Are Loan Warrants the Right Form of Venture-Debt Financing for your Startup? Find Out Here.
Finding financial backing for your startup can be an arduous and complicated process. With all the different types of funding and financial jargon, it’s easy to get lost or have trouble figuring out which would be best for the success of your small business.
When it comes to venture financing, there are many ways in which investors will attempt to recoup their initial investments and make profits. One such deal is called a loan warrant. But what is a loan warrant and is it a viable option to fund your business?
What is a Loan Warrant?
A loan warrant is a type of incentive-based venture deal in which a company offers the investor the right to buy stock at a specific price between a certain period of time. Similarly to stock options, investors are granted the access to buy (but not forced to buy) at a set price in hopes of selling that stock at a higher price once the company is performing in a profitable manner.
The price at which the loan warrant holder can buy back company stock is called the strike or exercise price. This price is valid for the agreed upon period in the initial offering, which can range anywhere from one to fifteen years depending on the deal and amount of shares.
The number of shares a lender or investor receives as part of the deal is commonly referred to as coverage. Coverage is usually expressed/negotiated as a percentage of the loan amount, not the company valuation. Once the percentage is negotiated, that price is then converted to the equivalent value of purchasable shares that can be exercised within the set expiration period.
Loan Warrants vs. Stock Options
Loan warrants and stock options are similar in nature, but have several key differences that make them attractive or advantageous to different investors.
The main difference between a loan warrant and stock option is that loan warrants are company-issued. That means that exercised shares come directly from the company and not from another agency or investor. When a loan warrant is exercised, the investor is given a certificate of purchase proving ownership of the stock. In order to make money, the purchased stocks will still need to be sold. Companies can also issue stock warrants to raise additional capital on their stock offerings.
Inversely, stock options are usually traded investor to investor. Stock options are generally purchased when an investor believes the price will fluctuate in order to make a profit. Buying an option you believe will go up is called a call option. Buying an option you believe will go down is called a put option.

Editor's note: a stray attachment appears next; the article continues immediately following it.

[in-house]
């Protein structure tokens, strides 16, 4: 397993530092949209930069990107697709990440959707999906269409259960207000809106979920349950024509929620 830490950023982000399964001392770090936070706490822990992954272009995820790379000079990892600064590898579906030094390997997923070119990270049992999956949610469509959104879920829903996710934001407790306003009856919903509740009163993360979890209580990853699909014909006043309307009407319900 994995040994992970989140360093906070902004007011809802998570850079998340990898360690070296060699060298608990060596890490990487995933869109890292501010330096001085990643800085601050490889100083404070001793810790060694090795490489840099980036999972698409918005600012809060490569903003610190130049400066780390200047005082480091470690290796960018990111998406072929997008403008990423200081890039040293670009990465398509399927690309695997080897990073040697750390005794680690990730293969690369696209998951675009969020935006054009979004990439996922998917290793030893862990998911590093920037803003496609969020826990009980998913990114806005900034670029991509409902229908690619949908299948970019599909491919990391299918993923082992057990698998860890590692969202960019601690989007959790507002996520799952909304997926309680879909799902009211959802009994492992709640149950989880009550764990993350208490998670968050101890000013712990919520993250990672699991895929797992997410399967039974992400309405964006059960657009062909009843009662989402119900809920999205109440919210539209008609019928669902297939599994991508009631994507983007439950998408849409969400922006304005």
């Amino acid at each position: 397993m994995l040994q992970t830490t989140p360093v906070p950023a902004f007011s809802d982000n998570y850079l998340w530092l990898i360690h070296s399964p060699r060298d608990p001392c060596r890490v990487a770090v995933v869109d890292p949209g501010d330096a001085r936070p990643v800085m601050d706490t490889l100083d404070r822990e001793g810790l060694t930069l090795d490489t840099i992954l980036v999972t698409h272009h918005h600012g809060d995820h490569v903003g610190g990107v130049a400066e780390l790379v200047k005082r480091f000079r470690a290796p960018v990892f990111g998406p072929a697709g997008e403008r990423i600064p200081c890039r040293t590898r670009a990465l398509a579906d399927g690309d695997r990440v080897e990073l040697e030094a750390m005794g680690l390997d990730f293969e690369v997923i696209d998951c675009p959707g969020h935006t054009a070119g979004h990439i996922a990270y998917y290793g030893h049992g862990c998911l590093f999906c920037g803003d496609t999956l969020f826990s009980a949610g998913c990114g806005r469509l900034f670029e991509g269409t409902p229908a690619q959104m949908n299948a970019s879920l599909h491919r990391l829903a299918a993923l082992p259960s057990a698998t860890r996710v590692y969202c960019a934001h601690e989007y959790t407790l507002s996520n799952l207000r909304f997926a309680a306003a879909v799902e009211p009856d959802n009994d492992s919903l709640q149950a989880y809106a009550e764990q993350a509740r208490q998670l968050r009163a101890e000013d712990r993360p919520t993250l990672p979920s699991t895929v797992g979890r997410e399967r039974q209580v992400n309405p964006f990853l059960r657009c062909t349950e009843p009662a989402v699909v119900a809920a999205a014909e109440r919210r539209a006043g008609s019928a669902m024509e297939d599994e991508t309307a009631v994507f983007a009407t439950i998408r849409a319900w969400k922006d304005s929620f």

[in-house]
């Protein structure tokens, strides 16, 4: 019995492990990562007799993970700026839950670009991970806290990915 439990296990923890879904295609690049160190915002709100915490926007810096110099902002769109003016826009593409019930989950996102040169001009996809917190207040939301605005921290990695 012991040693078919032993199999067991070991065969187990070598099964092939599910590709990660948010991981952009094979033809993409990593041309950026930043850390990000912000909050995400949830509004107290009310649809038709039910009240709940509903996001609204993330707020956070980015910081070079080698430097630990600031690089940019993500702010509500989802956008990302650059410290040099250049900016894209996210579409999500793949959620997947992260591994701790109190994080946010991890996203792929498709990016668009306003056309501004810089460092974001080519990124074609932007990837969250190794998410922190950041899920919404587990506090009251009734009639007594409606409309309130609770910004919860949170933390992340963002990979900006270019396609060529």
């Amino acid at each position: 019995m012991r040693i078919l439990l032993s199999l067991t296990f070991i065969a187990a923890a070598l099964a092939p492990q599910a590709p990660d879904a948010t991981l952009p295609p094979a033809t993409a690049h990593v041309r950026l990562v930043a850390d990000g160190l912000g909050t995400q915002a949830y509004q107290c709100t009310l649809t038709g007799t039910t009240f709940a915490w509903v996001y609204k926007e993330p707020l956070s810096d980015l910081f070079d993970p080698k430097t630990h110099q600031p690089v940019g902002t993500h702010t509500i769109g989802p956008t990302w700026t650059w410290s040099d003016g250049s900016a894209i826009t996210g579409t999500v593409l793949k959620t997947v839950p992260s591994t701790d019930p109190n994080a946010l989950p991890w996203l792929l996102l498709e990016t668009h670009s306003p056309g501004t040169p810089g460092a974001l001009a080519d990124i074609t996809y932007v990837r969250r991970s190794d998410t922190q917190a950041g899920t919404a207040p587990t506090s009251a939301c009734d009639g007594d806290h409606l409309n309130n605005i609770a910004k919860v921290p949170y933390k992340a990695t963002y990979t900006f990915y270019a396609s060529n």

When stock options are exchanged, the company does not make or lose money. However, since loan warrants are issued directly from the company, they usually have an effect on the company’s overhead and stock price.
Loan warrants are typically better long term investments for VC’s as well, as they can last up to fifteen years, whereas stock options generally expire within a year or two after not being vested.
Risks and Rewards
As with any form of investing, loan warrants come with a set of risks/rewards for both companies and investors.
As the company, you are risking equity and ownership stake, similarly to other stock deals or funding ventures. As an investor, you’re risking your funds in support of a company that may not turn a profit or be profitable for quite some time. This is why interest rates for such deals can be in the double-digits.
On a positive note, warrants don’t provide investors with any ownership state until they are exercised. This means you won’t have to give up any decision making or board seats in order to receive funding. However, if the warrant is exercised within the set period, you will be relinquishing part of your company without the additional help of brand oversight and leadership decisions other types of venture funding may provide.
Ideally, an investor would never exercise a loan warrant unless a company is being liquidated or if the value has increased drastically by the expiration date. The incentive to own part of the company or share in profits should be enough to attract investors as well as secure their investment if things happen to go south. Precisely why it’s beneficial to have a relationship with potential lenders previously or built upon it after the investment so you both have a clear understanding of expectations and goals.
In the end, finding the right investment funding comes down to the type of company, amount and stage of funding and finding the right investors that believe in your products or services. And while loan warrants are becoming more prevalent in the SaaS space, they are not the only funding option. When researching different types of venture-debt funding for your business, be sure to consider similar deals the lender may have made in the past in addition to weighing the risk/rewards it could have on your overall business and marketing plan.